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The Rise of Offline Apps
(and The Dawn of the Everything App)
Technological progress has consistently driven change and adaptation. About fifteen years ago, the rise of mobile applications marked a digital revolution, positioning platforms like the App Store at the forefront of our everyday interactions.
In recent years, the mobile app landscape has seen a distinct shift. While the App Store's revenues continue to rise, Appfigures points to a downturn in app downloads. Additionally, in the third quarter of 2022, a Statista chart revealed that the App Store hosted "only" 1.64 million apps, marking a significant 25% drop from the previous quarter. Similarly, the Play Store hasn't been immune, with app counts dropping for the last two years. Could this be due to more stringent policies from Apple and Google, surging competition, or perhaps users seeking less screen time? The recent uptick in dumbphone sales might also be a contributing factor.
Recently, I pointed out a steep drop in downloads for the top 10 meditation apps, with a 75% decrease in downloads and 61% fewer sessions since 2021. Interestingly, alongside this, the search query "meditation centre near me" saw an 82% surge on Google in just a year. This leads me to wonder: is it the appeal of meditation that's diminishing, or just the medium through which it's delivered?
Here, airplane mode isn't the focus. These apps champion real-life, face-to-face encounters, leveraging digital tools as a gateway to genuine human connection. They take a stand against the prevalent toxic behaviors on dating platforms by ensuring profiles undergo thorough human vetting, and they reduce ghosting with a prepaid system at affiliated bars. Amid our hyper-connected era, the idea serves as a reminder: life, in its richest form, extends well beyond pixels.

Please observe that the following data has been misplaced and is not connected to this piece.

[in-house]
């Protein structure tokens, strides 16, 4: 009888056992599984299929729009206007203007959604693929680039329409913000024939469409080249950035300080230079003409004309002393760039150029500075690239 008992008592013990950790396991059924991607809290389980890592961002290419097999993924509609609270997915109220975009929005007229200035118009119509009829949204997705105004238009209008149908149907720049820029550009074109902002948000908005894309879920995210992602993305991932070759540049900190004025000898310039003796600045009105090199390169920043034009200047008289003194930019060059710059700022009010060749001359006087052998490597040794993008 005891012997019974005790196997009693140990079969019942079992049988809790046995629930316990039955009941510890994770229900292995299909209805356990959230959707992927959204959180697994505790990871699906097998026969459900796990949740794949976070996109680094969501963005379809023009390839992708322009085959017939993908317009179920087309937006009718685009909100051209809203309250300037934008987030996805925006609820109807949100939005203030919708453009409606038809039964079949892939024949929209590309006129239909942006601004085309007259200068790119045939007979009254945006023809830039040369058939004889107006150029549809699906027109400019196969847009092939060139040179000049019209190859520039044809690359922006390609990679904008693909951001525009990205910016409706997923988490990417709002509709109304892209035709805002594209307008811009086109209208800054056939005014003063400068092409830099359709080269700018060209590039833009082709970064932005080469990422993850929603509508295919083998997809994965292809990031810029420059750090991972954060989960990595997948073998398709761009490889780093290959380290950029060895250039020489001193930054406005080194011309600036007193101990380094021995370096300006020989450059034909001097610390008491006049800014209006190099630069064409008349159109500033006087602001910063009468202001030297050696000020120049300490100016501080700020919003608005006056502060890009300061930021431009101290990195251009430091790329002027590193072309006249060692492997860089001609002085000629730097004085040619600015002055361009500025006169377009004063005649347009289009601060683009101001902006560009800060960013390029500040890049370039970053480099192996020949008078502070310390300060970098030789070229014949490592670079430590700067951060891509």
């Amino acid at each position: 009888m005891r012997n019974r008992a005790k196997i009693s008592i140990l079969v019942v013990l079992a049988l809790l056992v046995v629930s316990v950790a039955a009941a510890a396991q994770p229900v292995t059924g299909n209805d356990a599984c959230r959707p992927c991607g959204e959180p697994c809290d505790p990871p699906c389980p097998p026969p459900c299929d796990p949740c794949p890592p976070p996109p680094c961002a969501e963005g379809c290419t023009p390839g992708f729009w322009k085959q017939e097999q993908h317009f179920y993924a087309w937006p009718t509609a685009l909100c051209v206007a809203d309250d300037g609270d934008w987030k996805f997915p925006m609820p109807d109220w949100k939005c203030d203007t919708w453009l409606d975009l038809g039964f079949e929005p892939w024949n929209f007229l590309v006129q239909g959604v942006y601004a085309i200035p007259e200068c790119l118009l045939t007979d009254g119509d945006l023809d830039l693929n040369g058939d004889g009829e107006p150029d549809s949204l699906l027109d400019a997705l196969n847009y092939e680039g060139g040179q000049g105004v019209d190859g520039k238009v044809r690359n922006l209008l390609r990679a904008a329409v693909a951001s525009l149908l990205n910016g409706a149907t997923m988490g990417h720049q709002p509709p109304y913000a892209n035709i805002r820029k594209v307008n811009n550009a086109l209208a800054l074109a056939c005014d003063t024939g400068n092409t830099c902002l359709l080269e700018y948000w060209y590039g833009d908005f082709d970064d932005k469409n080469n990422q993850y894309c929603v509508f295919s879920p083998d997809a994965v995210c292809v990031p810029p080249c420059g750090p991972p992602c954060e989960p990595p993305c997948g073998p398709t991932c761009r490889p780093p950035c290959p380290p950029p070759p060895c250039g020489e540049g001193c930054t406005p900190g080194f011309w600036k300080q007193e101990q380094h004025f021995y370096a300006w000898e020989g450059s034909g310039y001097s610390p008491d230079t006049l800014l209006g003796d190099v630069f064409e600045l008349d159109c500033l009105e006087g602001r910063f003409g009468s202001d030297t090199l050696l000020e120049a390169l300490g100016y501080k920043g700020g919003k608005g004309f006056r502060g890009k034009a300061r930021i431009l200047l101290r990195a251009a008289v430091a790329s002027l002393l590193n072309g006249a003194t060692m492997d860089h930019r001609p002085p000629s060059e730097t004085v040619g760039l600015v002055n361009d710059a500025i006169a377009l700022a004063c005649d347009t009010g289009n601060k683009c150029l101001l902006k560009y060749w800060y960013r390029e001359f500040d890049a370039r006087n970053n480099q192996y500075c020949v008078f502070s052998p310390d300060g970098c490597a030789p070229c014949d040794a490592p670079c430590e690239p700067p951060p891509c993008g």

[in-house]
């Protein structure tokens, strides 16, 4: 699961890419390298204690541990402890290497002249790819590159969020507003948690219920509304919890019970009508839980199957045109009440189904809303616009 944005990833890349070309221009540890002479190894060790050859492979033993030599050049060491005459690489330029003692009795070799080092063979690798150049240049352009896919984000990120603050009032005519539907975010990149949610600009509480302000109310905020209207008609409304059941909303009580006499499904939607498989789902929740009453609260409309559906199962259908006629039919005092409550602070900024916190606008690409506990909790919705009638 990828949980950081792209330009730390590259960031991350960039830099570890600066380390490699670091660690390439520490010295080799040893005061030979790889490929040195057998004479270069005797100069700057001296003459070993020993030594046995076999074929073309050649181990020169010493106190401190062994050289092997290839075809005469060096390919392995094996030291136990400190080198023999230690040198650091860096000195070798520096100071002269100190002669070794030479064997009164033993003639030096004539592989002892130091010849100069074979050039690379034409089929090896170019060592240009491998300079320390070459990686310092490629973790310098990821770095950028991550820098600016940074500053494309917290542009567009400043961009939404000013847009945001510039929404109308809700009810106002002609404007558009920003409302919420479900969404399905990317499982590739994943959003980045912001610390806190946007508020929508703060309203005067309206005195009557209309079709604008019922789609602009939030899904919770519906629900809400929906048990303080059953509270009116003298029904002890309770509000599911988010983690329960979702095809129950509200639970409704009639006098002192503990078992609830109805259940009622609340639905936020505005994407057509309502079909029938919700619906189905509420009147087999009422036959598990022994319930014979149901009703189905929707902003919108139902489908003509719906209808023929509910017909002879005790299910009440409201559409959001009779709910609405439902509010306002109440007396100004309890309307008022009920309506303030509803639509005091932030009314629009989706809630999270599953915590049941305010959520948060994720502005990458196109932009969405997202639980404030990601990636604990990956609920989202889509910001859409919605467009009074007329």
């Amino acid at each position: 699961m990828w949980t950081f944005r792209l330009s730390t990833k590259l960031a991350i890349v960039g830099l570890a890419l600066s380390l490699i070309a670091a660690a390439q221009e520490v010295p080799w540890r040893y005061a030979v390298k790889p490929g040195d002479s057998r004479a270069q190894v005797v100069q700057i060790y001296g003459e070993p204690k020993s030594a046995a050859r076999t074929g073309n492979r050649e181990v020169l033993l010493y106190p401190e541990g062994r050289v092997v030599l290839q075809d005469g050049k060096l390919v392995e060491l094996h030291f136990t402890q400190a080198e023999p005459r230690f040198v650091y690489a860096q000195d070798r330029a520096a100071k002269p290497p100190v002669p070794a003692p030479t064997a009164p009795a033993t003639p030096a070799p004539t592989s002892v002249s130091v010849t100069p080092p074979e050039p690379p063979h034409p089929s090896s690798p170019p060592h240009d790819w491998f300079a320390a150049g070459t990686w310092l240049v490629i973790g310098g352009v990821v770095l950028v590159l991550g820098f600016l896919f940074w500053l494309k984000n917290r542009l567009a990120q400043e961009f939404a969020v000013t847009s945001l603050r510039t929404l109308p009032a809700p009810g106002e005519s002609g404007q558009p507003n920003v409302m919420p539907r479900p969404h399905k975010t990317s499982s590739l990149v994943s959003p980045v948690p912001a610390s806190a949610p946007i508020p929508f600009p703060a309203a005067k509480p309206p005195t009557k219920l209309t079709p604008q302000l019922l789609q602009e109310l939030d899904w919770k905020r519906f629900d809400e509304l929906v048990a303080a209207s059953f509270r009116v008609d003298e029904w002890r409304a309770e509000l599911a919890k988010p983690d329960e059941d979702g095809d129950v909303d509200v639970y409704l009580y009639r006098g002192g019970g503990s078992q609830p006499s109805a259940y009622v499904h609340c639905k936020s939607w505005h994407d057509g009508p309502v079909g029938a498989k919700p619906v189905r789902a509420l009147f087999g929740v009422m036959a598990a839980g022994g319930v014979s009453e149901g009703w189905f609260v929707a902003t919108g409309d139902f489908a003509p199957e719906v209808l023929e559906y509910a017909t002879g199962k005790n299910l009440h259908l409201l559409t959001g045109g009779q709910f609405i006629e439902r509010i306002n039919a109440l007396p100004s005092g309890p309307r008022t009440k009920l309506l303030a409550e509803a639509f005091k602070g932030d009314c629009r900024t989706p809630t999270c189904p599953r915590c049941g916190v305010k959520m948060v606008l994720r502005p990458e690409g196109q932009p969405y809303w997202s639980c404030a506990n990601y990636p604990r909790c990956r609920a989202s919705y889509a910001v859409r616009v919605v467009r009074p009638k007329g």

Entrepreneur Maxime Barbier is a staunch advocate for this offline existence. In his recent newsletter, he shares the rollercoaster journey of his startup, Timeleft. Launched in April 2020, the app initially aimed to reignite everyone's dormant dreams. But as they delved deeper into their test and learn phase, the team discerned that the real mission was reconnecting people. Yet, even with a $2 million backing for its U.S. rollout, the venture faced challenges. Come May 2022, after an unfruitful stint in Lisbon, Timeleft took a new direction, bidding farewell to the app.
In its revamped version, Timeleft sets up dinners with strangers, all organized through a straightforward online questionnaire. Sleek, uncomplicated, and straight to the point. Bypassing the typical overload of apps, this direct approach quickly resonated in Lisbon and Porto. In just 14 weeks, its community grew to 17,000 members, and now Timeleft is making its comeback in Paris, setting its sights on global expansion.
What do these examples tell us? They reflect a sense of nostalgia, a "return to reality," to the tangible, as I've been persistently noting for several months. However, one insight from Appfigures adds some nuance, noting that while most apps are experiencing a decline in downloads, giants like Facebook remain unshaken.
Maybe it's less about distancing from apps and more about refining our digital realms, toggling between ‘unbundling’ and ‘rebundling.’ As the appetite for tangible experiences grows, there's a noticeable tilt towards digital consolidation. Are we on the cusp of a "super app" revolution that could also alleviate our digital mental strain? If there's ever a perfect time to market, this might be it.
Elon Musk's rebranding, as debatable as it is bold, seems to be a telling sign of what's to come. He's not alone; with Meta eagerly weaving e-commerce into its ecosystems and amplifying its services. But the dynamics have changed since their rise in the 2000s, likely driving them to morph into multifunctional utility conglomerates. Perhaps their updated mission is this? To streamline daily life for users increasingly connected... to the real world.